Combining Keynes and Schumpeter. Ingvar Svennilson’s contribution to the Swedish growth school and modern economics
In a study of European growth in the interwar period, the Swedish economist Ingvar Svennilson integrated a Keynesian theory of demand-led cumulative growth with a Schumpeterian analysis of transformation. Today, Svennilson is seen, together with the Schumpeterian economists Johan Åkerman and Erik Dahmén, as members of a unique Swedish growth school. A combination of Keynes and Schumpeter with Svennilson as a mediator has been facilitated by neo-Schumpeterian theories of demand-led innovations. But it has been obstructed by a hypothesis in the Schumpeterian tradition that productivity growth is stimulated by low aggregate demand and by Svennilson’s strong commitment to “Verdoorn’s Law” which actually is Svennilson’s Law. However, Svennilson’s analyses of the importance of short-run imbalances for economic growth and the existence of imperfect capital markets discriminating progressive new firms have direct equivalences in modern macroeconomics. Svennilson’s main contributions to economics of today are his syntheses between macroeconomic and structural analysis, short and long run theoretical perspectives and, more basically, between theoretical and empirical research. Copyright Springer-Verlag Berlin/Heidelberg 2005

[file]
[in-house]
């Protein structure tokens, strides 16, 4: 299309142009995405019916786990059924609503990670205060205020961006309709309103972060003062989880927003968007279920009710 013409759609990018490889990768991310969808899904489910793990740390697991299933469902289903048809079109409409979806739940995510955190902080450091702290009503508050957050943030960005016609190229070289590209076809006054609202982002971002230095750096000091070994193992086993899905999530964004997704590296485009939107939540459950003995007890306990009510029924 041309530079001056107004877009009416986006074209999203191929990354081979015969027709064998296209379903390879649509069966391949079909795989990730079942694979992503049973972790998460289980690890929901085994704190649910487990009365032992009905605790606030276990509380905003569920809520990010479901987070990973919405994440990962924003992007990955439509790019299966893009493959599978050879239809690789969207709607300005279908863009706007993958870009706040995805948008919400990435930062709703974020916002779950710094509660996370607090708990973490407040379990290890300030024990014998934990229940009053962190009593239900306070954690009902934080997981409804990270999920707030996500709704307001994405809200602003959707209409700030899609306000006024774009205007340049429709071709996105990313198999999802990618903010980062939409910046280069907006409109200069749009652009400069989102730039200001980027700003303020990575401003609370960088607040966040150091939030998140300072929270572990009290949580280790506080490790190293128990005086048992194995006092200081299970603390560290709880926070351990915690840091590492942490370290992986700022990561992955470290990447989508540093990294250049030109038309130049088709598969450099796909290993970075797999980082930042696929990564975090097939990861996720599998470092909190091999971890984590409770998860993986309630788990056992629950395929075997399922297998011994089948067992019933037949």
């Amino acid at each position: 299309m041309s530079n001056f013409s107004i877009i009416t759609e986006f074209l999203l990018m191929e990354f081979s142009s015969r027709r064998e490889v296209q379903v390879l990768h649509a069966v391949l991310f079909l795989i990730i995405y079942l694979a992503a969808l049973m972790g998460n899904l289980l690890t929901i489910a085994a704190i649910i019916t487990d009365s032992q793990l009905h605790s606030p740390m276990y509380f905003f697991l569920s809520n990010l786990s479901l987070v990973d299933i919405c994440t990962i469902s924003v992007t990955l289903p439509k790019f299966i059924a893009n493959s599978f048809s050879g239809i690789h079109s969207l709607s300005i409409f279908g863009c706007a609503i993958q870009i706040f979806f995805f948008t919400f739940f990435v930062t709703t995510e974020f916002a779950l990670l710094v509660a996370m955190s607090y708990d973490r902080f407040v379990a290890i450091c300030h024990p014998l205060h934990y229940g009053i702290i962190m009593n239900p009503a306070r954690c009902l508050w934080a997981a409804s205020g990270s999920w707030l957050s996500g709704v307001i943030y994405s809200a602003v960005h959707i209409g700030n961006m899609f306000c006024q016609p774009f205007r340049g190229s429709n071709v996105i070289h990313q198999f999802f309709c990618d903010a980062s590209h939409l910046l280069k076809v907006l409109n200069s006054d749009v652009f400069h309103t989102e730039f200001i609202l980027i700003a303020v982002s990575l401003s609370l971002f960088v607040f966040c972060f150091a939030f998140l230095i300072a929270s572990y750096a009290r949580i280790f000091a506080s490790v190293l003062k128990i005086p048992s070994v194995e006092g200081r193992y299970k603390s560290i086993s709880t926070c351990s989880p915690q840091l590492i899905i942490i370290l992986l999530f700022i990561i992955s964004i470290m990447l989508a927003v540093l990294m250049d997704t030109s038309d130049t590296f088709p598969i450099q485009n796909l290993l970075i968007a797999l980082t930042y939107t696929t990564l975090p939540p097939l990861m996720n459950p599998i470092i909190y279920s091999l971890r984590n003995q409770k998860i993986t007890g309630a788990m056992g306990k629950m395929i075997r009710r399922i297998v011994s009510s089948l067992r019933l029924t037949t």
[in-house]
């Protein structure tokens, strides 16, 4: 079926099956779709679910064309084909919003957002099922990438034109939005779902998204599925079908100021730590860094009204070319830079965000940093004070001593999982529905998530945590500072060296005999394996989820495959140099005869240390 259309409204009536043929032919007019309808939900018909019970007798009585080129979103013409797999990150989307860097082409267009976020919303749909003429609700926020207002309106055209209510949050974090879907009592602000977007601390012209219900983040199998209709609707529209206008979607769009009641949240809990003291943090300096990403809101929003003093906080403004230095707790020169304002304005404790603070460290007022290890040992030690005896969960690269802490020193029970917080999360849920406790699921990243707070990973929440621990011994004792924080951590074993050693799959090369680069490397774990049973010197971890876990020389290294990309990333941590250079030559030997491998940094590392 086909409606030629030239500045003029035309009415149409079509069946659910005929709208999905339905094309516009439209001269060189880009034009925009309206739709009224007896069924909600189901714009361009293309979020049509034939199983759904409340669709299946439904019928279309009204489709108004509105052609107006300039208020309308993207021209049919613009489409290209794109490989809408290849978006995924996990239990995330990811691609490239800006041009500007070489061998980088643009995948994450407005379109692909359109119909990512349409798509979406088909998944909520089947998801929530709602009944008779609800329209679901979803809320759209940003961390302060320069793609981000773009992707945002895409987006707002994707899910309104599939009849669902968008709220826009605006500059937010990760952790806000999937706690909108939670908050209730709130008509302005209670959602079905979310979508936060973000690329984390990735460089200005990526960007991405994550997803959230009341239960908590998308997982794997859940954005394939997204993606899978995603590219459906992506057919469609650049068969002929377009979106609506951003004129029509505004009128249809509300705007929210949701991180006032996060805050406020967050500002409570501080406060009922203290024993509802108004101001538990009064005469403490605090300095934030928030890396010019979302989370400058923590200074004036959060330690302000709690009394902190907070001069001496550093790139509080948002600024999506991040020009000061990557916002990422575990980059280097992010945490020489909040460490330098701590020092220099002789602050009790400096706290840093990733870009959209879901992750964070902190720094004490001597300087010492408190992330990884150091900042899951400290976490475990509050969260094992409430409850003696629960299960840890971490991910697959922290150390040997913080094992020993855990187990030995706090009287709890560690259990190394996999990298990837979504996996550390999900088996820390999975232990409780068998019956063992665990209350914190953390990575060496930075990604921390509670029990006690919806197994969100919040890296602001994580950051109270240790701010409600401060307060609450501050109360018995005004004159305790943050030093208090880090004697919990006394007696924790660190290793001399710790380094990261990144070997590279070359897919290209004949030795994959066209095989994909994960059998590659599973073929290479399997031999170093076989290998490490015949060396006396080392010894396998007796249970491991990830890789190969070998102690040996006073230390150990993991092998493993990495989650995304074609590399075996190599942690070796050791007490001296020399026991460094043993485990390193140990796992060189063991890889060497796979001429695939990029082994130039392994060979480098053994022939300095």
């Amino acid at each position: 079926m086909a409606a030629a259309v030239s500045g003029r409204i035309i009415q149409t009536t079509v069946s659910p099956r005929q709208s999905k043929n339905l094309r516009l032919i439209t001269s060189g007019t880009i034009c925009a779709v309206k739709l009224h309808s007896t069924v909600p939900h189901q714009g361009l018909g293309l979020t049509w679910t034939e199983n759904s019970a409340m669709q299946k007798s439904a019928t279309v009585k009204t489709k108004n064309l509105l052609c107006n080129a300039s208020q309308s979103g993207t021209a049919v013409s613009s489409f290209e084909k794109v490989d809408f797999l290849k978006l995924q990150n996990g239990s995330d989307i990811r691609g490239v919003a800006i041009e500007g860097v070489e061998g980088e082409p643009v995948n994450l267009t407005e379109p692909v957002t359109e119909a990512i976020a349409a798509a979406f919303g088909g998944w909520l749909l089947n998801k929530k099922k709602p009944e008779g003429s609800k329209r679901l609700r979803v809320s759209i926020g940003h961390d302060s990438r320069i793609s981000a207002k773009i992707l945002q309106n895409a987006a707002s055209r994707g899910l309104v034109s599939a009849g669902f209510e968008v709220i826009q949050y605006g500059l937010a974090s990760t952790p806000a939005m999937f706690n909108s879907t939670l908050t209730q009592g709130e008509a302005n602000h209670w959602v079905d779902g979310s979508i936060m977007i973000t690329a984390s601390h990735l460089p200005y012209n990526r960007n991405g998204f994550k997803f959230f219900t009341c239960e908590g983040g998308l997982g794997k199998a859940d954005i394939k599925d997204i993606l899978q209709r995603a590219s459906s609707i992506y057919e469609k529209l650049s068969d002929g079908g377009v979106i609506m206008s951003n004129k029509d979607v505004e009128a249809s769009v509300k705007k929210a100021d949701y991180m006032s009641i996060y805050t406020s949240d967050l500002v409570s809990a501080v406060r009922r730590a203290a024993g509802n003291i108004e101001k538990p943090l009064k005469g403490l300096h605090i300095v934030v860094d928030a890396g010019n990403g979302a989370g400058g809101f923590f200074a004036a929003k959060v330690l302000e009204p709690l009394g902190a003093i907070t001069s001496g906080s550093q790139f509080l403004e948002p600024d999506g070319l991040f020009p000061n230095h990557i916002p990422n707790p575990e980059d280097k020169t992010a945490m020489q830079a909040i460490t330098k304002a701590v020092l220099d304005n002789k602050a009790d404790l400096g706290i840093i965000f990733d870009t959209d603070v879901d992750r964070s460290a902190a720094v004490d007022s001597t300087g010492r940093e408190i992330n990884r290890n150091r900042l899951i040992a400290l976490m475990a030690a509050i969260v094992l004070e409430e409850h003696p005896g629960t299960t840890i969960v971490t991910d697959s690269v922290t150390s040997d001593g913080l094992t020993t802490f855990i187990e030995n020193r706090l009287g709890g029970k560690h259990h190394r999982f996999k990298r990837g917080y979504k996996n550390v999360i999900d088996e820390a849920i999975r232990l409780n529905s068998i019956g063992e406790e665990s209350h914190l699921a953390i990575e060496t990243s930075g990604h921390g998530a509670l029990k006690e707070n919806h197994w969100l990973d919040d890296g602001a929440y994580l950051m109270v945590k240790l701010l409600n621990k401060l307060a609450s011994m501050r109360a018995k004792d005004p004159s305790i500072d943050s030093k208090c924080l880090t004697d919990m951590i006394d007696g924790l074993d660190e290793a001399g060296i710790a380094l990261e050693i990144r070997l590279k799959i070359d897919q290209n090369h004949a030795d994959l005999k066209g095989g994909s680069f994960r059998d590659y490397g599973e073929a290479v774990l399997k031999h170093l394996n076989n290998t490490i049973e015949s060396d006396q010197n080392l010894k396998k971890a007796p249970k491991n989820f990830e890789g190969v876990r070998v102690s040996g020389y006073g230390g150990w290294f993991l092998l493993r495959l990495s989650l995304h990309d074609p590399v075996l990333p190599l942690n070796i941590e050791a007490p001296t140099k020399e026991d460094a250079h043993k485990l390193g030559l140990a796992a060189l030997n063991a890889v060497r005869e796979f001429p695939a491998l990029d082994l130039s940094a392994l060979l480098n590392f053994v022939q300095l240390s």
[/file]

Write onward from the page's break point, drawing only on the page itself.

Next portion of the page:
Volume (Year): 15 (2005)
Issue (Month): 2 (January)
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